Crime detection figures are being published today, breaking a four-year gap in independent data on the Garda crime-solving rates.
The Central Statistics Office (CSO) will provide detection rates for all recorded crimes — the first time since 2016 it has published such data after stating it could no longer stand over Garda figures.
Today’s data covers the year 2018, while the data published in December 2016 referred to 2010-2014.
The figures are expected to show a significant reduction in detection rates since 2014 — but the CSO stresses that the figures are “not comparable” because different definitions of “detections” are being used.
Garda bosses will give detailed briefings this morning to explain the changes in the definitions and work to improve detections.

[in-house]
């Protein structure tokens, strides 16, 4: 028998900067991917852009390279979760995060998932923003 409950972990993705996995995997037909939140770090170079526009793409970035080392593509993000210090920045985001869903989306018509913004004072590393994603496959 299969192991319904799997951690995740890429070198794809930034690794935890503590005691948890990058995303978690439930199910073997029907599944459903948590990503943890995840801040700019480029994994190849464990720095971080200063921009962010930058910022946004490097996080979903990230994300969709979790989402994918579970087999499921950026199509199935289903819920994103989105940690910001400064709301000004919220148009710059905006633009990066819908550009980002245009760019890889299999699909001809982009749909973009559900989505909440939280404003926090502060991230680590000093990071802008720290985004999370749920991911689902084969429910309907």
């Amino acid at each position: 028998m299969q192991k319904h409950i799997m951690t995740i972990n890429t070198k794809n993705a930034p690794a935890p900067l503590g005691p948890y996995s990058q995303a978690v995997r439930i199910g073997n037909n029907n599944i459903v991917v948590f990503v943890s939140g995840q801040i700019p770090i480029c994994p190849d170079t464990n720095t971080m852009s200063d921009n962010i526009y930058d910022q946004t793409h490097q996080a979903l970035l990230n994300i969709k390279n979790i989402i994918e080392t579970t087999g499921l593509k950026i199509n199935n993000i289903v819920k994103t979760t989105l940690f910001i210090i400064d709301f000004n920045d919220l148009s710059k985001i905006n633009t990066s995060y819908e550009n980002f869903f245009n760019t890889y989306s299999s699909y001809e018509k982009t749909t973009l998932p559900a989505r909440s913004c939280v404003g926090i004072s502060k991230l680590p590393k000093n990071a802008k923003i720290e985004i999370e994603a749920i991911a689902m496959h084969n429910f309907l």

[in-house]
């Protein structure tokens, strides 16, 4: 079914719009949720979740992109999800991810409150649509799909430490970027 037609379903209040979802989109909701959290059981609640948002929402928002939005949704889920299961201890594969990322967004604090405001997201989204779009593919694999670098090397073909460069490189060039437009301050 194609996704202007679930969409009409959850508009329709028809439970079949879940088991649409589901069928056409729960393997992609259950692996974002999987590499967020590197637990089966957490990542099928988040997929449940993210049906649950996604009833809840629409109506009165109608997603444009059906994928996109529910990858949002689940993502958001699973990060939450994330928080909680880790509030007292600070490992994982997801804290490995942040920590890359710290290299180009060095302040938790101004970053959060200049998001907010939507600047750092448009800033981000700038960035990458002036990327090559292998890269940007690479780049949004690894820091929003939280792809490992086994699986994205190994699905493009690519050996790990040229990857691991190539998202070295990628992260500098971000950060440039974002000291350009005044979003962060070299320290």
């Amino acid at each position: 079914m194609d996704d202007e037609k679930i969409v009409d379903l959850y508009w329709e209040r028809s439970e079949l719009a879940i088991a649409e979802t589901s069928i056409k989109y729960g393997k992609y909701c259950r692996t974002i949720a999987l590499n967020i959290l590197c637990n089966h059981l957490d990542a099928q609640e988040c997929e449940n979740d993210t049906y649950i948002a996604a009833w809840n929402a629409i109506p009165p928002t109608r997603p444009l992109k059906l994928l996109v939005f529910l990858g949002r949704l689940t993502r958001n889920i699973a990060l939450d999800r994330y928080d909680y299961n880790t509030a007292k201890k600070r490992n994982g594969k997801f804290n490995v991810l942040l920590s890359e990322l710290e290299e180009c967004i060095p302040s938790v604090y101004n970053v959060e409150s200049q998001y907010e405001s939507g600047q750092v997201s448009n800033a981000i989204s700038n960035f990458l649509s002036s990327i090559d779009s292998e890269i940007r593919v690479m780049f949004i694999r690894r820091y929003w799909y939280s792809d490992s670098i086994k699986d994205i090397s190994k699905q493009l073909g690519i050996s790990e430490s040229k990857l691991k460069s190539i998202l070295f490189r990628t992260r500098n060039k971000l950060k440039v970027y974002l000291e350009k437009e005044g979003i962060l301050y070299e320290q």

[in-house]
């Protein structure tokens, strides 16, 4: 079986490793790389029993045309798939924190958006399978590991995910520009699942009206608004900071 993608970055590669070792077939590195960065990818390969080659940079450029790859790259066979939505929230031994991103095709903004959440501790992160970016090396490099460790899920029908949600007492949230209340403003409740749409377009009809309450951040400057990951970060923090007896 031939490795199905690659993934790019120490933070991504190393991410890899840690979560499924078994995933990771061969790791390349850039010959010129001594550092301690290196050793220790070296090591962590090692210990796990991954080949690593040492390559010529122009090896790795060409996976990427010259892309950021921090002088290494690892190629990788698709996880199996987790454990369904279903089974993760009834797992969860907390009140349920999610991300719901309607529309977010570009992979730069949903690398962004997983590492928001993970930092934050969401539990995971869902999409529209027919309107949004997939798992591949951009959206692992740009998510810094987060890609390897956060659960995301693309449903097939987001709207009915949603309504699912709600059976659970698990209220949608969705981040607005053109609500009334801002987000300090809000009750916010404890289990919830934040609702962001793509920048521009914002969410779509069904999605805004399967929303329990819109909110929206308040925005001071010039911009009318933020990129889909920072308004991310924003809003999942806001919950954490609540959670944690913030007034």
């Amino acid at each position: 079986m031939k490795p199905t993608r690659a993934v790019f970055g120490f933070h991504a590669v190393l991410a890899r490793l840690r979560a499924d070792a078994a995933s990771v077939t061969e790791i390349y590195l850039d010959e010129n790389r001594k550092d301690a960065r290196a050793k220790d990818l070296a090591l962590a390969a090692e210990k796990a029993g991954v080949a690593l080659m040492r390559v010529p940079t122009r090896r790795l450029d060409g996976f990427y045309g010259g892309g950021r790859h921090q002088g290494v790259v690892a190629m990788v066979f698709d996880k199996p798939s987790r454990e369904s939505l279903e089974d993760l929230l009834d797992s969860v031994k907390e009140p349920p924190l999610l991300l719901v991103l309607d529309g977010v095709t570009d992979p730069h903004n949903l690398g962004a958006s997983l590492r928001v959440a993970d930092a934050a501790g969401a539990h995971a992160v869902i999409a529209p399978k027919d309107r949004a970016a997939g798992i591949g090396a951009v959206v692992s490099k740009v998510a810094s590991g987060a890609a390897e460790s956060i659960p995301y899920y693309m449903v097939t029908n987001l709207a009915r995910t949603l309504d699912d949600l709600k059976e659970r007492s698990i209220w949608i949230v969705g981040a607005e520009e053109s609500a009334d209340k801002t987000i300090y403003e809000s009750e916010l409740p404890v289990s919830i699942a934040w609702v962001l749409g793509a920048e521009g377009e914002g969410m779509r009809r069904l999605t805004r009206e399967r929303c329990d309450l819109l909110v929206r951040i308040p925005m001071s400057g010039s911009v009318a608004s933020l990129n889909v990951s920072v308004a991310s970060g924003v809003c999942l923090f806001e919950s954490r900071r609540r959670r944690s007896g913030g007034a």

Figures provided in August 2018 by gardaí, but not agreed upon by the CSO, had already shown a significant reduction in detection rates.
This included a drop in detection rates for assaults (from 61% of cases in 2013 to 44% in 2017) and sexual crimes (from 57% to 33%).
The Policing Authority last year reported significant drops in detections of assaults, sexual offences, and drug offences.
The CSO figures published in 2016 showed the that detection rates fell significantly between 2010 and 2014 across a range of categories.
The CSO said that its new data followed changes it had made for recording a detection on the Garda Pulse system.
“Detection rates will not be comparable with figures published from before this change,” said the CSO.
The data will provide detection rates by crime type, Garda region, and per head of population.